Fighting an apparently uphill battle against a reading of its fair-value measurement standard that has mistakenly led to fire-sale asset pricing, the Financial Accounting Standards Board on Tuesday night proposed new guidance on mark-to-market accounting.
The proposed guidance would come, if it’s approved after a comment period ending on April, in the form of two FASB staff positions. One would guide asset holders who mark their holdings to market through a two-step process to help them decide “whether a market for a financial asset that historically was active is not active and whether a transaction is not distressed.”
The proposal addresses situations in which an asset once valued according to transactions in an active market might have to value the asset by using a theoretical pricing model. Among the conditions in which “mark-to-model” valuation applies are illiquid markets and sales made under the duress of pricing pressure.
The second FASB staff position would provide asset holders with guidance on how to account for securities losses on “Other-Than-Temporary Impairments.” Issuers must record losses on such assets, which holders either can’t or won’t hold to maturity, at fair value. If both proposals are approved, they would be effective for interim and annual periods ending after March 15, 2009.
Pressured by members of Congress and by banks who have claimed that its rules have helped spawn the current banking meltdown, FASB is acting with almost unprecedented speed to make the two staff positions official. If the staff positions are enacted on April 2, it would be only slightly slower than the speed with which FASB and the Securities and Exchange Commission enacted earlier fair-value guidance last October after a mere 10-day comment period.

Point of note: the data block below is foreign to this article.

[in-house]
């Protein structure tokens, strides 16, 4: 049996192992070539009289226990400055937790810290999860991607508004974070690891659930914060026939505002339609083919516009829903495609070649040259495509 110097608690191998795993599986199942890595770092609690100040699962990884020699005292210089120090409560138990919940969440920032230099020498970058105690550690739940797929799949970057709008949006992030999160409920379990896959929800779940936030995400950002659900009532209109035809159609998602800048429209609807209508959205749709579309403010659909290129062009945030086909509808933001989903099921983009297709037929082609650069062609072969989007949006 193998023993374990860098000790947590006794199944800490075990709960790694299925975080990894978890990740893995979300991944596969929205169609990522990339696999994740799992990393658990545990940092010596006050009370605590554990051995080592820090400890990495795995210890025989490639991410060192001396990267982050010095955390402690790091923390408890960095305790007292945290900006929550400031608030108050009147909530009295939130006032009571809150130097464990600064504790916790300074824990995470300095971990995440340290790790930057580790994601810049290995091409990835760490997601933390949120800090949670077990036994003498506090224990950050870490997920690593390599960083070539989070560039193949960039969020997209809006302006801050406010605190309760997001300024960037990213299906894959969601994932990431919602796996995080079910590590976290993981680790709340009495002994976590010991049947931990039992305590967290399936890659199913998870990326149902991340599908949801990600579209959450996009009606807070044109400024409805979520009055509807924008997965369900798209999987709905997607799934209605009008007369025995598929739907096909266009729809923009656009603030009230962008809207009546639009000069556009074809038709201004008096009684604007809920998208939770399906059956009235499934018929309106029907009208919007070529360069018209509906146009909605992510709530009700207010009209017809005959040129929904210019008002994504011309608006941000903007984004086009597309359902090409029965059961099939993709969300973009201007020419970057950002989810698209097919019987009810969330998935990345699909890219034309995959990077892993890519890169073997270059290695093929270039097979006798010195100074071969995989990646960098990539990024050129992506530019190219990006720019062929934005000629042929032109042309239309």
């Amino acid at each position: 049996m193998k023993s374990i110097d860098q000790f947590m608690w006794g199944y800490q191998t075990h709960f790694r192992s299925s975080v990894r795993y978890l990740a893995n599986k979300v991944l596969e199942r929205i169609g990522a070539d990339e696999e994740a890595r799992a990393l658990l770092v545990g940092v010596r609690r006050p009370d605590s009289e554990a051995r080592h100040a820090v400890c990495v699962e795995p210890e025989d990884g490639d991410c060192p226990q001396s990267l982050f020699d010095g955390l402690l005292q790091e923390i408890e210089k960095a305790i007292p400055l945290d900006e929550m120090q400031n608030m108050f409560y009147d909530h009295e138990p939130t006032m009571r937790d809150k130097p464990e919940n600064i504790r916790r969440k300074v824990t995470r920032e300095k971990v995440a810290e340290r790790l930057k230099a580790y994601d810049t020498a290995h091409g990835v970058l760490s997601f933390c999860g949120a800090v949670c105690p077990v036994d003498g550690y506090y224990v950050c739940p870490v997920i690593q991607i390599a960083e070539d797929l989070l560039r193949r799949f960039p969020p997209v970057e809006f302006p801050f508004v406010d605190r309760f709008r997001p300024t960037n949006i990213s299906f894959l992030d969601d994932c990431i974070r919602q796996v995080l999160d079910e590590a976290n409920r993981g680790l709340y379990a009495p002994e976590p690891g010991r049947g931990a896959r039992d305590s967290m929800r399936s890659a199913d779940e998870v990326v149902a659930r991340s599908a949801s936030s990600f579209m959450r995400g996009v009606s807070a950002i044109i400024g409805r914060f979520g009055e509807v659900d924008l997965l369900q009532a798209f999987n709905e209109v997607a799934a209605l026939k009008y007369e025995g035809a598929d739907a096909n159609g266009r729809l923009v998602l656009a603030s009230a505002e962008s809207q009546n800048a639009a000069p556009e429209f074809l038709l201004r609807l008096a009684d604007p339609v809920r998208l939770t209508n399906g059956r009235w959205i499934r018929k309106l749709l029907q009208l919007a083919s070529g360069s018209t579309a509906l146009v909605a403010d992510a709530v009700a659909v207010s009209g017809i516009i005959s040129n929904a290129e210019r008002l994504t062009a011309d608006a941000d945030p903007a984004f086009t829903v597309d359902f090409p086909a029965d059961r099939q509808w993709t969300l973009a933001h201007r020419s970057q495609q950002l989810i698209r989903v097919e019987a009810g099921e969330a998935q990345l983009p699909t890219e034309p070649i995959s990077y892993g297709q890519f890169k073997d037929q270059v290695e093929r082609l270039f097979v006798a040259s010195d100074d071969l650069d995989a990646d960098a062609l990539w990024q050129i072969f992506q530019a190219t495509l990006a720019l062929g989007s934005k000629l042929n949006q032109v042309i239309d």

The staff positions, particularly the first one, are aimed at breaking the grip management and auditors have on the use of data based on the last available asset sale, according to David Larsen, a Duff & Phelps managing director and a member of FASB’s Valuation Resource Group. Speaking at a D&P press briefing on Wednesday, he referred to the issue as “stickiness” in the use of observable data in fair-value measurement.
Under FAS 157, the board’s standard on fair-value measurements, holders of financial assets recorded in fair-value must report on how they came up with their values. They must classify the measurements into three levels of assumptions, depending on how “observable” the information is. In level 1, the value of an asset or liability stems from a quoted price in an active market. In level 2, it’s based on “observable market data” other than a quoted market price.
In level 3, which often applies to asset valuations in illiquid markets or in “distressed” sales (sometimes called “fire sales”), fair value can be determined only through “unobservable inputs” and prices that could be based on internal models or estimates.
Many FASB constituents, however, mistakenly use “an observable market transaction even when that transaction may be distressed or the market for that transaction may not be active,” according to the staff proposal.